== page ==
FT : Data Deluge

Thursday, March 12, 2009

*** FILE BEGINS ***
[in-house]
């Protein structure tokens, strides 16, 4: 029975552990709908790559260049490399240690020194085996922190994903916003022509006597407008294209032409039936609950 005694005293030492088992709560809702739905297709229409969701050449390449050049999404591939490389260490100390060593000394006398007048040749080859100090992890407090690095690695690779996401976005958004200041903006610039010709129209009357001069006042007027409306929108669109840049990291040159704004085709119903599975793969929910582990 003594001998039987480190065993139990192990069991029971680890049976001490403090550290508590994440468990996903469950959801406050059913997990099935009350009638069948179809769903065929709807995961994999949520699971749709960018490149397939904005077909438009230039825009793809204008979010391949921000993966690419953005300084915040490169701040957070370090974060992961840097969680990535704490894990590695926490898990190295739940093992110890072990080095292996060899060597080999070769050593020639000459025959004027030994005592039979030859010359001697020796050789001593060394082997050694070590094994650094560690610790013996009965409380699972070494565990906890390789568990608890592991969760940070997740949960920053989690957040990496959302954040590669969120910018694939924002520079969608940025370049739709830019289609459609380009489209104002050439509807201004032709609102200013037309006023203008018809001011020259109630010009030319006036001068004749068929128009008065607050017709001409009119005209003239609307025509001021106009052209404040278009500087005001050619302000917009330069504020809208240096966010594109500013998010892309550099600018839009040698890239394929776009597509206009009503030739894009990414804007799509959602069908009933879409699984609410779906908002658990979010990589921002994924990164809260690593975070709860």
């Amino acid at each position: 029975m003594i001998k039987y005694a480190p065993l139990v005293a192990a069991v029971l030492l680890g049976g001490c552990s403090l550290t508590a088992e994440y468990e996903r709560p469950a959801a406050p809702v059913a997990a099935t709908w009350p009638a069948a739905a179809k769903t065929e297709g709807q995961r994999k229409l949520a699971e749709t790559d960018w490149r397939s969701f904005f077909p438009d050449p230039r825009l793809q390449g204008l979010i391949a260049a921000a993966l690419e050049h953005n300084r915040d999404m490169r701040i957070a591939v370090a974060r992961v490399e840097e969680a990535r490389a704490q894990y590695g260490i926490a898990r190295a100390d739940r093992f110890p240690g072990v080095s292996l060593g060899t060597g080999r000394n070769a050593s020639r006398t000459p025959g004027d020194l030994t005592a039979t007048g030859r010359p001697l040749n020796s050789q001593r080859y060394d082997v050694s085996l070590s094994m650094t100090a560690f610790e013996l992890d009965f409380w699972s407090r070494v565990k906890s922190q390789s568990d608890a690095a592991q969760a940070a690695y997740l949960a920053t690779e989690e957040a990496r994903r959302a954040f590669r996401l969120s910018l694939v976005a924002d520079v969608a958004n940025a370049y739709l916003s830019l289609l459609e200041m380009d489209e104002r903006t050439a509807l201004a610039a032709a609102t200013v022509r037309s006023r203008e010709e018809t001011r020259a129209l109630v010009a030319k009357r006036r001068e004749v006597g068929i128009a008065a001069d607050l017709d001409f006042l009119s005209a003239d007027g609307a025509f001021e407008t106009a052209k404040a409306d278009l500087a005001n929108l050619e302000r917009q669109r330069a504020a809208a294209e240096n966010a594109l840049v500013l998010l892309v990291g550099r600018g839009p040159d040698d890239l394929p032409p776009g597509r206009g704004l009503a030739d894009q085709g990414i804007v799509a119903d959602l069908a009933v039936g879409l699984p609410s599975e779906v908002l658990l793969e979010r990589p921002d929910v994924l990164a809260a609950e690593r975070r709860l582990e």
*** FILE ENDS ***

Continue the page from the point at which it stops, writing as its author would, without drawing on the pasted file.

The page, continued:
When George W Bush left the White House in January, 140 terabytes of data – a terabyte being 1,000 gigabytes – were transferred to the National Archives.  The electronic legacy of the Bush administration was 50 times larger than the data archive left by Bill Clinton just eight years earlier.  IT experts are confident that, at the end of Barack Obama’s administration, the archives will run to many petabytes (1,000 terabytes) of data.  But dealing with mounting volumes of data storage is by no means a problem that is limited to governments.  Businesses generated between 30 and 35% of the estimated 281 exabytes (1,000 petabytes) of data created worldwide in 2007, according to the Storage Networking Industry Association, but businesses are responsible for managing as much as 85% of the total.  “The world is digitising at a faster rate than ever, irrespective of the economic or political climate,” says Mark Vargo, chief strategy officer for systems storage at IBM and a member of the global strategy team.  “We have seen medical scans that were 1MB and are now 1GB – a 1,000-fold increase.  You might get better healthcare from that, but there is also more data, and the hospital’s IT system has to store it.”  Similar or even greater increases are to be found in industries from financial services to telecoms, suggests Mr Vargo.  Not only are businesses gathering more data, individual consumers are creating more digital information and storing more copies, in more places.  Governments and regulators, for their part, are requiring organisations to keep more information, and for longer.  The EU Data Retention Directive, which is currently being applied to internet service providers, will require companies to keep large tracts of information about e-mail and web traffic.  In fields such as medicine and pharmaceuticals, longer life spans are forcing organisations to keep test and other data for longer.  Among all businesses, the need to keep records in case of a legal investigation, as well as to make back-up copies for disaster recovery, means that the same pieces of information are being stored many times over.  It is widely accepted by the IT industry that a typical PowerPoint presentation is stored at least seven times across a company’s computer systems.  “Businesses are asking for more storage capacity, and capacity cannot keep up,” explains Joe Tobolski, a senior executive at Accenture Technology Labs…..Data management tools, especially for larger organisations with dedicated data centres and specialist storage management teams, have improved.  The move from holding data on disk drives built into servers to storage area networks – where the drives are shared between a number of server systems – has gone a long way to coping with data growth.  “Without storage area networks, the situation would have been a lot worse,” says IBM’s Mr Vargo.